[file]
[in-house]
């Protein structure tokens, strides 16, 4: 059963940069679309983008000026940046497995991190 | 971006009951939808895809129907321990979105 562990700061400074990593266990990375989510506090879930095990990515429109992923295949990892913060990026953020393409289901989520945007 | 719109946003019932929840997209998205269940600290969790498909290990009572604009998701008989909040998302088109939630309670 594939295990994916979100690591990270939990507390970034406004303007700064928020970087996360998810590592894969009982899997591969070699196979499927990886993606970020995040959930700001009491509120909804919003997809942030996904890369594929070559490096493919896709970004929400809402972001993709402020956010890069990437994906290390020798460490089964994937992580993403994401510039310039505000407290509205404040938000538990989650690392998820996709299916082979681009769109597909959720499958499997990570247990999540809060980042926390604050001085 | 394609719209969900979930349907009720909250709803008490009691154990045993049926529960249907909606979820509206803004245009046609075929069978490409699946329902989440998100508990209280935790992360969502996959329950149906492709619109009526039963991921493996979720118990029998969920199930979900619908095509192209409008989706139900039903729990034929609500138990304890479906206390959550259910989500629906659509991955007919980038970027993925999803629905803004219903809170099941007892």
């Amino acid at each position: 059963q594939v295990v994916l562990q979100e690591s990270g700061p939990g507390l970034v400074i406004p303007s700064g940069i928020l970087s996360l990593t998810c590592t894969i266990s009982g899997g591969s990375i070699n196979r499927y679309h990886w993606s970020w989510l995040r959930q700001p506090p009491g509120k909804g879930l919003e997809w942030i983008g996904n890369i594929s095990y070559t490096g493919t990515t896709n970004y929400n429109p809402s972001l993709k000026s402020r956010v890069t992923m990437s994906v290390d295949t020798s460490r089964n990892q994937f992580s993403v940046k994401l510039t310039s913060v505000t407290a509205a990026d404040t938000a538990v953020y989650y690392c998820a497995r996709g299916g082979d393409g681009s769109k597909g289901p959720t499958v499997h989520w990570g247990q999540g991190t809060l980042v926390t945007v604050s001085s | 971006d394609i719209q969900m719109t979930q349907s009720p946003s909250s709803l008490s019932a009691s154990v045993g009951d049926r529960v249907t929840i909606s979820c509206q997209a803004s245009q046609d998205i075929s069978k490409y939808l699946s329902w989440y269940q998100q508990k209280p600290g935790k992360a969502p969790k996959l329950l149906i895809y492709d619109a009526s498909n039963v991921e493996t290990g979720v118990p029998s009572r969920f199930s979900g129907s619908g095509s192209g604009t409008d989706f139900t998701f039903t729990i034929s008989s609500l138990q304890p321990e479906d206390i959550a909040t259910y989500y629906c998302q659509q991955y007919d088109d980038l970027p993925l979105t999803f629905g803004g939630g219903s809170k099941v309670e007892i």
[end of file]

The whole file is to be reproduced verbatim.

[in-house]
């Protein structure tokens, strides 16, 4: 059963940069679309983008000026940046497995991190 | 971006009951939808895809129907321990979105 562990700061400074990593266990990375989510506090879930095990990515429109992923295949990892913060990026953020393409289901989520945007 | 719109946003019932929840997209998205269940600290969790498909290990009572604009998701008989909040998302088109939630309670 594939295990994916979100690591990270939990507390970034406004303007700064928020970087996360998810590592894969009982899997591969070699196979499927990886993606970020995040959930700001009491509120909804919003997809942030996904890369594929070559490096493919896709970004929400809402972001993709402020956010890069990437994906290390020798460490089964994937992580993403994401510039310039505000407290509205404040938000538990989650690392998820996709299916082979681009769109597909959720499958499997990570247990999540809060980042926390604050001085 | 394609719209969900979930349907009720909250709803008490009691154990045993049926529960249907909606979820509206803004245009046609075929069978490409699946329902989440998100508990209280935790992360969502996959329950149906492709619109009526039963991921493996979720118990029998969920199930979900619908095509192209409008989706139900039903729990034929609500138990304890479906206390959550259910989500629906659509991955007919980038970027993925999803629905803004219903809170099941007892």
């Amino acid at each position: 059963q594939v295990v994916l562990q979100e690591s990270g700061p939990g507390l970034v400074i406004p303007s700064g940069i928020l970087s996360l990593t998810c590592t894969i266990s009982g899997g591969s990375i070699n196979r499927y679309h990886w993606s970020w989510l995040r959930q700001p506090p009491g509120k909804g879930l919003e997809w942030i983008g996904n890369i594929s095990y070559t490096g493919t990515t896709n970004y929400n429109p809402s972001l993709k000026s402020r956010v890069t992923m990437s994906v290390d295949t020798s460490r089964n990892q994937f992580s993403v940046k994401l510039t310039s913060v505000t407290a509205a990026d404040t938000a538990v953020y989650y690392c998820a497995r996709g299916g082979d393409g681009s769109k597909g289901p959720t499958v499997h989520w990570g247990q999540g991190t809060l980042v926390t945007v604050s001085s | 971006d394609i719209q969900m719109t979930q349907s009720p946003s909250s709803l008490s019932a009691s154990v045993g009951d049926r529960v249907t929840i909606s979820c509206q997209a803004s245009q046609d998205i075929s069978k490409y939808l699946s329902w989440y269940q998100q508990k209280p600290g935790k992360a969502p969790k996959l329950l149906i895809y492709d619109a009526s498909n039963v991921e493996t290990g979720v118990p029998s009572r969920f199930s979900g129907s619908g095509s192209g604009t409008d989706f139900t998701f039903t729990i034929s008989s609500l138990q304890p321990e479906d206390i959550a909040t259910y989500y629906c998302q659509q991955y007919d088109d980038l970027p993925l979105t999803f629905g803004g939630g219903s809170k099941v309670e007892i």